Tonight is the Jewish New Year. We were supposed to celebrate with my family, but since E started daycare last month, there has been about one illness per week and I just couldn’t face packing, traveling, unpacking, packing, returning, and unpacking in the space of several days. It’s work enough just keeping everyone hydrated these days.
Instead, we bought a rotisserie chicken from the supermarket and lit Ikea tea candles. Instead of wine, we blessed a bottle of Beck’s. Instead of challah, we blessed the heel of a loaf of multigrain bread. I was sad not to be with my family, but this version of the holiday was somehow fitting for our current life. E was able to eat all three of the foods in our meal. For some reason, this new fact of her culinary competence delights me every time. I love taking the food right off my plate, cutting it into tiny pieces, and watching her feed it to herself. It may sound odd, but I find it more satisfying than breastfeeding, perhaps because I am in no way anxious about it. What’s mine is hers, no nipple cream required! After dinner, while C put her to bed, I swept and mopped our dining room floor (not as common an occurrence in our household as it should be).
Jews count the years from the creation of the world, from “molad tohu,” or birth from nothing. Apparently some rabbis calculated backwards from the destruction of the Second Temple using the record of successive generations and came up with Monday, October 7, 3761 B.C.E. as the first moment ever. So now it’s 5773. Part of me thinks this is totally ludicrous and part of me is attracted to the ballsy exactness of it. I love that religion continues to stand its ground in the face of overwhelming evidence favoring other explanatory models. Well, I love it minus the bigotry, violence, xenophobia, misogyny, homophobia, and confusingly hypocritical social policy that seem to go along with it. Basically, I just want there to be space in the world for mystery and for that which cannot be articulated. But religion is doggedly specific in its ideology and demands, and thus it’s Ikea tea candles and Beck’s for me!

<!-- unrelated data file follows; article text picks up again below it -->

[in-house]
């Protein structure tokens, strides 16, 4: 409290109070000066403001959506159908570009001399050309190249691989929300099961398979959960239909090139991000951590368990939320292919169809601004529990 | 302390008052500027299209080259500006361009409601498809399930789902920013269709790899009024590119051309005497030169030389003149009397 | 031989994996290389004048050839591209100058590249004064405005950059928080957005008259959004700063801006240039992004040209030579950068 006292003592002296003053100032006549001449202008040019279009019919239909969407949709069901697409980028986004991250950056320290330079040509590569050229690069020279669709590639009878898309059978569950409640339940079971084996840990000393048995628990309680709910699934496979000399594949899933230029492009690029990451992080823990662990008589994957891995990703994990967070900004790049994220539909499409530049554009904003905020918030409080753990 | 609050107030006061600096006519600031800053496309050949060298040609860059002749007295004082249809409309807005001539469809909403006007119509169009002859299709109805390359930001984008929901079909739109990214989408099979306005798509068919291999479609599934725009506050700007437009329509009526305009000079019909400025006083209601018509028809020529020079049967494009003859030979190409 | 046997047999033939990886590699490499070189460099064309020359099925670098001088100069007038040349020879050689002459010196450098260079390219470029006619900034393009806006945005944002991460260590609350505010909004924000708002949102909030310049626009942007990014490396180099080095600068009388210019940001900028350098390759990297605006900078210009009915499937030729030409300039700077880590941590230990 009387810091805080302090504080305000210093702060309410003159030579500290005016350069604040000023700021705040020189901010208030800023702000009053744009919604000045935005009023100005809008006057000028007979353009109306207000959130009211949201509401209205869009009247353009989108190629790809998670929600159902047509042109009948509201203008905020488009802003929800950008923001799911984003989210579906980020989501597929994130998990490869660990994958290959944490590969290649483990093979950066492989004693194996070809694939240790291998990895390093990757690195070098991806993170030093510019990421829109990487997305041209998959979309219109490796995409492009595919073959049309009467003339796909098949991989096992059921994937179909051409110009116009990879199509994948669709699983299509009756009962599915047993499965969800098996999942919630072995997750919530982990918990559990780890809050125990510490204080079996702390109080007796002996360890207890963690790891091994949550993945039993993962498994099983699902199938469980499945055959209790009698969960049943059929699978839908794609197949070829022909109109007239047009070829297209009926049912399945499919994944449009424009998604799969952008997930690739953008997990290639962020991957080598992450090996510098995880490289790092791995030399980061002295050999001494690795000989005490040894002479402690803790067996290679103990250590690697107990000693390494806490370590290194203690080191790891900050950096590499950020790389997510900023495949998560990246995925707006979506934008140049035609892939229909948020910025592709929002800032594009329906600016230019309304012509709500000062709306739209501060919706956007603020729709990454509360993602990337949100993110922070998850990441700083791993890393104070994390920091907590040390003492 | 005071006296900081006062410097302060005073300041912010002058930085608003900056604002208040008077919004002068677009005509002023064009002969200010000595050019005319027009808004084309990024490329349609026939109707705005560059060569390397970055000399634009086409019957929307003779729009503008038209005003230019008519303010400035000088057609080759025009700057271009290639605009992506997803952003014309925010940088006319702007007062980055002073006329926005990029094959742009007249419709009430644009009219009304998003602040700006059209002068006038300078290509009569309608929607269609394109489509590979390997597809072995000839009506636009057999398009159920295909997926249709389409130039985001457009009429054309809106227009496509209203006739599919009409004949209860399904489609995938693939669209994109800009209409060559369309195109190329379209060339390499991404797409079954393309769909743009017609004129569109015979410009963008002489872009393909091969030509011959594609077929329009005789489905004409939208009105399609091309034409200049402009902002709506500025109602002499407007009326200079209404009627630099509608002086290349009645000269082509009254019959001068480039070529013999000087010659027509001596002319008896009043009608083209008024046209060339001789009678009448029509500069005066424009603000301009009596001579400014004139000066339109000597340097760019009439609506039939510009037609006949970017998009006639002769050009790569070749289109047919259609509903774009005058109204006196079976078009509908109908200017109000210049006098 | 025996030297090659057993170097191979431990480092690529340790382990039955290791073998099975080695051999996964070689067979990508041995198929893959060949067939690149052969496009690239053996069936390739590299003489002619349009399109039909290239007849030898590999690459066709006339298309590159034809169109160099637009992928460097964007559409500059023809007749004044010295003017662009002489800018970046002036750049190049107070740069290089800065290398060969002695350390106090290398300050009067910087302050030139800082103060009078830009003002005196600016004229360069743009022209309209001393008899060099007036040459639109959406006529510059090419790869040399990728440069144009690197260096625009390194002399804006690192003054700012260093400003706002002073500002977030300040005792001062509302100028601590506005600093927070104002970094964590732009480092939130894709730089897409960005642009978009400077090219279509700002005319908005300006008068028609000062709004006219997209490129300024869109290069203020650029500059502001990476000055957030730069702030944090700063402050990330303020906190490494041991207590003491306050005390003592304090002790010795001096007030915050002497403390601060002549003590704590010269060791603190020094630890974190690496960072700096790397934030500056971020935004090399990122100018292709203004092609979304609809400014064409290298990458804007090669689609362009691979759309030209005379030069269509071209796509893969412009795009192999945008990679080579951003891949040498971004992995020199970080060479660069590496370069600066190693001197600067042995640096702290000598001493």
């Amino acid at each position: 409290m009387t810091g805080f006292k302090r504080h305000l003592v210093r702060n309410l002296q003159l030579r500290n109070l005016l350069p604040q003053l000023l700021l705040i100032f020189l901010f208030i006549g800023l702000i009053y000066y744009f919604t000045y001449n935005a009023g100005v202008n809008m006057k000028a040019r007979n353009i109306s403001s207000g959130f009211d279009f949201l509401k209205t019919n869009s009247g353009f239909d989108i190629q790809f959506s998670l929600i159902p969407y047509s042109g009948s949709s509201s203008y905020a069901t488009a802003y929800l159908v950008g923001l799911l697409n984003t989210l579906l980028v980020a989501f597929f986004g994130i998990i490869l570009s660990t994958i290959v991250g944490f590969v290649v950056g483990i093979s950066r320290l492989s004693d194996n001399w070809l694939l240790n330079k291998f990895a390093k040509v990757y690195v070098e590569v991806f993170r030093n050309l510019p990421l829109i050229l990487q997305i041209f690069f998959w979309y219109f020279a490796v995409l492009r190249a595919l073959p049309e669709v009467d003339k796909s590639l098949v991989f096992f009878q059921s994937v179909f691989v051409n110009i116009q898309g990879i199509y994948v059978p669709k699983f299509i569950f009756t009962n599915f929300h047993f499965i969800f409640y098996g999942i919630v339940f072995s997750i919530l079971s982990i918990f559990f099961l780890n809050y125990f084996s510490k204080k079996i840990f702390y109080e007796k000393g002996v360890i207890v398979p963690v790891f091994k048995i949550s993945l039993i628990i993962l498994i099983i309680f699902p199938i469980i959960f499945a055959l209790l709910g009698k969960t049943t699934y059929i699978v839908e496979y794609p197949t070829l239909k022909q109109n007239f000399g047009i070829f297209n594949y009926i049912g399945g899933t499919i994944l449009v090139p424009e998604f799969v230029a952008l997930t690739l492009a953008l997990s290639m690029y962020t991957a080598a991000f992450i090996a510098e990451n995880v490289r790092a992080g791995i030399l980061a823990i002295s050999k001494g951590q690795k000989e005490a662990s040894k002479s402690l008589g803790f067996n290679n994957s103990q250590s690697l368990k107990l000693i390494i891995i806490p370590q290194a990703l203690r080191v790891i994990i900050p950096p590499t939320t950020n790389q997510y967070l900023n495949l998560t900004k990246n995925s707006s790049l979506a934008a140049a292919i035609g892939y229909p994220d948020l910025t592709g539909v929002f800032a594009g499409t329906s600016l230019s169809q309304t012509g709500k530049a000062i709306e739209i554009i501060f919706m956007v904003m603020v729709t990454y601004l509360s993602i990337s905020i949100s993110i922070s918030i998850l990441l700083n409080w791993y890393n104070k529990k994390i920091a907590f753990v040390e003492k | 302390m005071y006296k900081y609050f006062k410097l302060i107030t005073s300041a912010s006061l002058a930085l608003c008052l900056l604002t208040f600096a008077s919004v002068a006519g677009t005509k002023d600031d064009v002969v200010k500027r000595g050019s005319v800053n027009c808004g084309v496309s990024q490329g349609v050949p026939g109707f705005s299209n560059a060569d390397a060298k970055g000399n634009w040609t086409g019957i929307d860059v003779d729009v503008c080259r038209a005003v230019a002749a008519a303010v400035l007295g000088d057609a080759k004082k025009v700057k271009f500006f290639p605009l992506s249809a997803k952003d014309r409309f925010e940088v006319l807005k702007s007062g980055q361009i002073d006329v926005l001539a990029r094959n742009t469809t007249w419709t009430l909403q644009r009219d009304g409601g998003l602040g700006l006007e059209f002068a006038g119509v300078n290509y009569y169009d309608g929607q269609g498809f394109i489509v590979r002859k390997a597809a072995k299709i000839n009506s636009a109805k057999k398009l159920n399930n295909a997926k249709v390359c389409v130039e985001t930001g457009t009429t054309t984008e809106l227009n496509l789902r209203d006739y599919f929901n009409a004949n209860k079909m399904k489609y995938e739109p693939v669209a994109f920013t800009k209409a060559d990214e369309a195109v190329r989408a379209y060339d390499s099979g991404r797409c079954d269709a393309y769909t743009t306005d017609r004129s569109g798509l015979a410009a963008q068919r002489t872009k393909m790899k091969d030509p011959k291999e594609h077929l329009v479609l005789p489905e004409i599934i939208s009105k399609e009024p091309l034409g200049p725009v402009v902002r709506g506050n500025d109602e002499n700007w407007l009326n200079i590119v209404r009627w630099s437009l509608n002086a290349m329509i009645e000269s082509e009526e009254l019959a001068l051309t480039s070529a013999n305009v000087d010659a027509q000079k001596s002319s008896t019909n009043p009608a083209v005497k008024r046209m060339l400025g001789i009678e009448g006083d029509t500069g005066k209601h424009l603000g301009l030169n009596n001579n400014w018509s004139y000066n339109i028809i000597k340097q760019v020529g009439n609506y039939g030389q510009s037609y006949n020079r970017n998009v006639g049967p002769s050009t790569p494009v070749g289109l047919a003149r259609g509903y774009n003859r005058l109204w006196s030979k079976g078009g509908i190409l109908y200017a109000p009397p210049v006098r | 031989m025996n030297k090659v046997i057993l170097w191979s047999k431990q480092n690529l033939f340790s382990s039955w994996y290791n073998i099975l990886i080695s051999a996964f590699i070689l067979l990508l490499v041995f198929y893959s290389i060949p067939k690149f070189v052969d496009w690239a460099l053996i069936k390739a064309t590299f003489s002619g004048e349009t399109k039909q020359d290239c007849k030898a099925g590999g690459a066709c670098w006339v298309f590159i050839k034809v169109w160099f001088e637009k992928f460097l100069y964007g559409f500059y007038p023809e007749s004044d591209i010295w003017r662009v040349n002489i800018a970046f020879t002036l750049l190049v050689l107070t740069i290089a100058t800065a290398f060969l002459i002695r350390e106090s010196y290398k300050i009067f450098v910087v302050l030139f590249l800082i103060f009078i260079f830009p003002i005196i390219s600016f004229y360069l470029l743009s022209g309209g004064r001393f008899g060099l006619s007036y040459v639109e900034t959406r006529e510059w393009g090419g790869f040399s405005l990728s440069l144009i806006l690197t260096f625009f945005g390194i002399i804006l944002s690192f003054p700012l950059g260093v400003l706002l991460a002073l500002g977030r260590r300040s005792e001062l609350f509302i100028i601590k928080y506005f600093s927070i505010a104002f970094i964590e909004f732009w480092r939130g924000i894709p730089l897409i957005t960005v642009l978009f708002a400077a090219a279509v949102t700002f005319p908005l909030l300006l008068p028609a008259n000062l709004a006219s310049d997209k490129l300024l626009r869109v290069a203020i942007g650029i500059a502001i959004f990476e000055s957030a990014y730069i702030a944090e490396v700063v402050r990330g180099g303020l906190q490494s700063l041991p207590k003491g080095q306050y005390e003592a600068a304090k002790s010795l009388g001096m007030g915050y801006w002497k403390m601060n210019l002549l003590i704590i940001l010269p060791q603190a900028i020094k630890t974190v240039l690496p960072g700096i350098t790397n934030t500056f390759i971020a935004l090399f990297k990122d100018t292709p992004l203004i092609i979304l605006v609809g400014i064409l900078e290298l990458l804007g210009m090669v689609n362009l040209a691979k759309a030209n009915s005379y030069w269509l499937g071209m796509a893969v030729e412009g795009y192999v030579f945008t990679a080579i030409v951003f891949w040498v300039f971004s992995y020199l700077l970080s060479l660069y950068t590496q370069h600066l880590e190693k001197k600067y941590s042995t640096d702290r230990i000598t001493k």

But back to the first first:
“In the beginning, God created the heavens and the earth. Now the Earth was unformed and void, and darkness was upon the face of the deep; and the Spirit of God hovered over the face of the waters.”
I love the existential and linguistic bravery of these lines. Sure, it’s impossible for there to be something before the first thing, but language forces us to imagine just that. The book could have begun with that first line “In the beginning, God created the heavens and the earth” and gone straight to the third line “And god said, “Let there be light” (the first speech act! I can’t get enough!) but instead the author wants to tell us what there was before anything was. The second line has always slayed me, from a poetics perspective: And the Earth was unformed and void and darkness was upon the face of the deep. In the original Hebrew, there are internal rhymes, alliterations, a cadence that suggests both howling wind and stasis. It’s good stuff. The face of the deep: who has not seen that unseeable face? It’s the kind of language that can be spoken a billion, a trillion times and still remain fresh.
Molad tohu has new meaning for me this year, having been witness to the growth of E from a sub-micron in my darkest insensate recesses to a completely extant being who got tiny broccoli stalks stuck in her eyebrows from playing peek-a-boo during dinner. I have studied every step in the biological process that contributes to this remarkable transformation and yet it retains the quality of total mystery. The science of it does not negate the miracle of it. The science of it IS the miracle of it, and yet, for me, the miracle of it extends beyond the science into the realm of that which cannot be named, that which is unformed and void.
All of which is to say: Happy 5773, that is also 2012 years since the birth of Christ, plus or minus, that is also 13+ billion years since the birth of the universe, that is also a completely subjective experience that each of us is having beginning when we are born and ending when we die. Pass the apples and honey!
May the year be a sweet one.